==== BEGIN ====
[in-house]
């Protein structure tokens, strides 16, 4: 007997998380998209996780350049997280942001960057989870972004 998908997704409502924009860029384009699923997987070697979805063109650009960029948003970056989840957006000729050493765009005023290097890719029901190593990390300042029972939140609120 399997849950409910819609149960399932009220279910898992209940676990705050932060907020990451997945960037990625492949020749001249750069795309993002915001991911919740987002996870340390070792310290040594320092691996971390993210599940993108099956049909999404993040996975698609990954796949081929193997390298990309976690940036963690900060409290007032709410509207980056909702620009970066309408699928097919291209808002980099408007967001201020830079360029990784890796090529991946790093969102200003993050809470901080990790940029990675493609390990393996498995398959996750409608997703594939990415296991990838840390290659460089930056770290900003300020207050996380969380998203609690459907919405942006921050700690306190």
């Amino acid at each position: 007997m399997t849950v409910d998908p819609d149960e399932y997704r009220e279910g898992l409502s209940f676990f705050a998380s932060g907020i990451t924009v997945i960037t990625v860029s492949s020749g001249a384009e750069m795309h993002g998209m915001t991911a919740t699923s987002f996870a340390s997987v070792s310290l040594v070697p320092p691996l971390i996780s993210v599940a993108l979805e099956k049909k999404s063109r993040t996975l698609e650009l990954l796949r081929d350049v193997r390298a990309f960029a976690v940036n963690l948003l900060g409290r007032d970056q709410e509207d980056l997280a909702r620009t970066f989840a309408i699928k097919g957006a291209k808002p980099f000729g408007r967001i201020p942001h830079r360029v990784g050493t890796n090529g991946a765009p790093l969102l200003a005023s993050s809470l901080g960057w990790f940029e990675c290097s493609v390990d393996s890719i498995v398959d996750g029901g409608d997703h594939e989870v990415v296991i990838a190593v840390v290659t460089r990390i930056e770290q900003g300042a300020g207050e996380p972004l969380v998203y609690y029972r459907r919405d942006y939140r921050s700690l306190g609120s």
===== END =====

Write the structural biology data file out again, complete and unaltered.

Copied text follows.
[in-house]
């Protein structure tokens, strides 16, 4: 007997998380998209996780350049997280942001960057989870972004 998908997704409502924009860029384009699923997987070697979805063109650009960029948003970056989840957006000729050493765009005023290097890719029901190593990390300042029972939140609120 399997849950409910819609149960399932009220279910898992209940676990705050932060907020990451997945960037990625492949020749001249750069795309993002915001991911919740987002996870340390070792310290040594320092691996971390993210599940993108099956049909999404993040996975698609990954796949081929193997390298990309976690940036963690900060409290007032709410509207980056909702620009970066309408699928097919291209808002980099408007967001201020830079360029990784890796090529991946790093969102200003993050809470901080990790940029990675493609390990393996498995398959996750409608997703594939990415296991990838840390290659460089930056770290900003300020207050996380969380998203609690459907919405942006921050700690306190």
């Amino acid at each position: 007997m399997t849950v409910d998908p819609d149960e399932y997704r009220e279910g898992l409502s209940f676990f705050a998380s932060g907020i990451t924009v997945i960037t990625v860029s492949s020749g001249a384009e750069m795309h993002g998209m915001t991911a919740t699923s987002f996870a340390s997987v070792s310290l040594v070697p320092p691996l971390i996780s993210v599940a993108l979805e099956k049909k999404s063109r993040t996975l698609e650009l990954l796949r081929d350049v193997r390298a990309f960029a976690v940036n963690l948003l900060g409290r007032d970056q709410e509207d980056l997280a909702r620009t970066f989840a309408i699928k097919g957006a291209k808002p980099f000729g408007r967001i201020p942001h830079r360029v990784g050493t890796n090529g991946a765009p790093l969102l200003a005023s993050s809470l901080g960057w990790f940029e990675c290097s493609v390990d393996s890719i498995v398959d996750g029901g409608d997703h594939e989870v990415v296991i990838a190593v840390v290659t460089r990390i930056e770290q900003g300042a300020g207050e996380p972004l969380v998203y609690y029972r459907r919405d942006y939140r921050s700690l306190g609120s």